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A feminist analysis of developing an adventure therapy intervention for the treatment of eating disorders in women

Richards, K E (2008) A feminist analysis of developing an adventure therapy intervention for the treatment of eating disorders in women. Doctoral thesis, Liverpool John Moores University.

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Abstract

The role of outdoor adventure programmes as a recognised approach for the effective treatment of psychological issues has, in recent years, reflected the growing interest in the development of adventure therapy. Although there has been an increased awareness of the possibilities of such a therapeutic approach there is limited practice, and thus very little instruction for how to implement such approaches, especially from a UK perspective. The aim of this study was to develop adventure therapy practice in the UK by specifically developing an intervention for women with eating disorders. Given that this specific approach for working with eating disorders didn't exist at the time of this study, this thesis is based on the principles of action research -a key aspect of the research process was the development of adventure therapy practice itself. Given the gender considerations of working in an outdoor adventure setting and the fact that eating disorders are largely a female phenomenon this study also took a feminist approach to ensure that disordered eating was in fact not reinforced by any adventure therapy approach developed. The thesis itself describes in detail the processes of developing the adventure therapy intervention and the associated experience of the six women who were recruited and took part in the intervention. The dilemmas and decisions made with regard to a number of issues in implementing an adventure therapy approach are examined, for example, facilitating therapeutic processes in an outdoor setting, identifying issues related to eating disorders that might arise in an outdoor adventure context, and examining feminist principles in action (e. g. reflexivity). As well as the six women's experiences of the different aspects of the adventure therapy intervention, the overall impact of the intervention for each woman is also examined. Data collected from a range of tools completed by the women, including personal information sheets, the Eating Disorders Inventory (EDI), personal journals, individual interviews and a final focus group indicate changes in most, but not all of the women. The results suggests that for the women with less chronic eating disorder symptoms positive change across a range of clinical symptoms were evident, including reduced troubled eating behaviours, improved body image, and motivation for change, albeit to different degrees for each woman. And for the one woman with the most chronic symptoms, although the intervention was a positive experience there was no evidence to suggest the intervention had any sustained impact. Although, the results from this study are not representative of a large clinical population of women, there is an indication that the intervention did initiate therapeutic change for some of the women and thus suggests that adventure therapy has the potential to be an effective therapeutic treatment for eating disorders and is, therefore, worthy of further investigation. Inevitably, in continuing to develop work in this area many questions and issues are raised as result of the action research process and the thesis concludes with a consideration of some of the needs of developing future adventure therapy research and practice in the UK.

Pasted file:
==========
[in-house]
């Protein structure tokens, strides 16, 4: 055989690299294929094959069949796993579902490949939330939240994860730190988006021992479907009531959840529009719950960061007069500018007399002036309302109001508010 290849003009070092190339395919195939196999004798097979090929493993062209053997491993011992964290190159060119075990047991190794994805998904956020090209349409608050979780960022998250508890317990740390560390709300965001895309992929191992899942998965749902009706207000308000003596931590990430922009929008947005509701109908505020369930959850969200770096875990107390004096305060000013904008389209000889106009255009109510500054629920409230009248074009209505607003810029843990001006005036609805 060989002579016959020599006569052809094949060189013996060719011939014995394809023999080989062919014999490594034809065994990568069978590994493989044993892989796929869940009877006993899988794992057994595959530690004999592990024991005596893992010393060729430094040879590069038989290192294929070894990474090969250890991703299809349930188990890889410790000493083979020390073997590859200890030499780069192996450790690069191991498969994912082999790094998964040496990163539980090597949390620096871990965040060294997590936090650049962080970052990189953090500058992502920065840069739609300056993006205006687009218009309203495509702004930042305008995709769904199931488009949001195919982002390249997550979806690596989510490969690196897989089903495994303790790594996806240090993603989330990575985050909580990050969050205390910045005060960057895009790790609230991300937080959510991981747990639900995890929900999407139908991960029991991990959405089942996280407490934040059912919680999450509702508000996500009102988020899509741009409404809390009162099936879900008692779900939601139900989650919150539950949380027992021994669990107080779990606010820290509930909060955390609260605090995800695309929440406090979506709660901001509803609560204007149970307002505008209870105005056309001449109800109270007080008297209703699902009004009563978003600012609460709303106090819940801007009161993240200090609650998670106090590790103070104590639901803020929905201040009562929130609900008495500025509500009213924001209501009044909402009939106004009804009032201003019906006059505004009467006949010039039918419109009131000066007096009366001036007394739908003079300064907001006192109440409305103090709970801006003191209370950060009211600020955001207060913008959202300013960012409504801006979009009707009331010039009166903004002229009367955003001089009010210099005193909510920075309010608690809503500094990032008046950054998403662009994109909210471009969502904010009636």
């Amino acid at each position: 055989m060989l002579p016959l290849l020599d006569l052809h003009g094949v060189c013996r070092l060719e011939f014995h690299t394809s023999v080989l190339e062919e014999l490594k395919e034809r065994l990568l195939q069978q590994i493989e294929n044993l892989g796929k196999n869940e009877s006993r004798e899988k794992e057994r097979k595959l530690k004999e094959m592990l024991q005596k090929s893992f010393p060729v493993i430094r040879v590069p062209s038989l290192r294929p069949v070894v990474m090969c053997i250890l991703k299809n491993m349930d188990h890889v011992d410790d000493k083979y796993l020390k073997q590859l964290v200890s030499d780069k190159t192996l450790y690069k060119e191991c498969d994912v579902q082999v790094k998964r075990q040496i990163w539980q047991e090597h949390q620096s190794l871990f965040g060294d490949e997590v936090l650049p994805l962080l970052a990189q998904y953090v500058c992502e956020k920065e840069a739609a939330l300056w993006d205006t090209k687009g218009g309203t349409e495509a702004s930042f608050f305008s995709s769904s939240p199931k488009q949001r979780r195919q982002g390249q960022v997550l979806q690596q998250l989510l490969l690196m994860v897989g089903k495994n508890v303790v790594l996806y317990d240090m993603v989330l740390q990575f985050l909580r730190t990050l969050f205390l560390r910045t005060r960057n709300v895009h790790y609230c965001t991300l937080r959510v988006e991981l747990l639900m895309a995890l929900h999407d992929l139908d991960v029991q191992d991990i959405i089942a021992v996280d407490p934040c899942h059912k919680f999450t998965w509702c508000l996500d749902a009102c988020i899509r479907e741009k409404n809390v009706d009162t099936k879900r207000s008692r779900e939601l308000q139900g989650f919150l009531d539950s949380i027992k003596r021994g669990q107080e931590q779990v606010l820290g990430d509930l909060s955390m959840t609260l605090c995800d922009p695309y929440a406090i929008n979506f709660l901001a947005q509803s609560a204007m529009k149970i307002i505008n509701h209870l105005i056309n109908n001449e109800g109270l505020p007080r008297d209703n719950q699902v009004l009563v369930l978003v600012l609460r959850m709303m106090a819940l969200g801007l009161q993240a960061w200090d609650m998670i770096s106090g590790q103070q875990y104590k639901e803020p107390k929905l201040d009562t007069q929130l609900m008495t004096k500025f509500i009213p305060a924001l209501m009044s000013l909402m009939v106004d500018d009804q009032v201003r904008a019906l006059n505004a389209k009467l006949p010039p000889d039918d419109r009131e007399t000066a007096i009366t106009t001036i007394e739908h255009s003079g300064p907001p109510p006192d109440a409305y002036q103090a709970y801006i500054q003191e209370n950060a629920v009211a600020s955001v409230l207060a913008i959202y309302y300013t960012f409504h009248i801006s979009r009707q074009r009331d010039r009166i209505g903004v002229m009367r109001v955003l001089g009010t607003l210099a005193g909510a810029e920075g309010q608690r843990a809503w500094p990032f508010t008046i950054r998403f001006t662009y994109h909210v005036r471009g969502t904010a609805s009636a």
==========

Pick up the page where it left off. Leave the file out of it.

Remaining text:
Item Type: Thesis (Doctoral)
Subjects: B Philosophy. Psychology. Religion > BF Psychology
G Geography. Anthropology. Recreation > GV Recreation Leisure
H Social Sciences > HQ The family. Marriage. Woman
R Medicine > RZ Other systems of medicine
Divisions: Humanities and Social Science
Date Deposited: 14 Mar 2017 10:40
Last Modified: 14 Mar 2017 10:40
URI: http://researchonline.ljmu.ac.uk/id/eprint/5920

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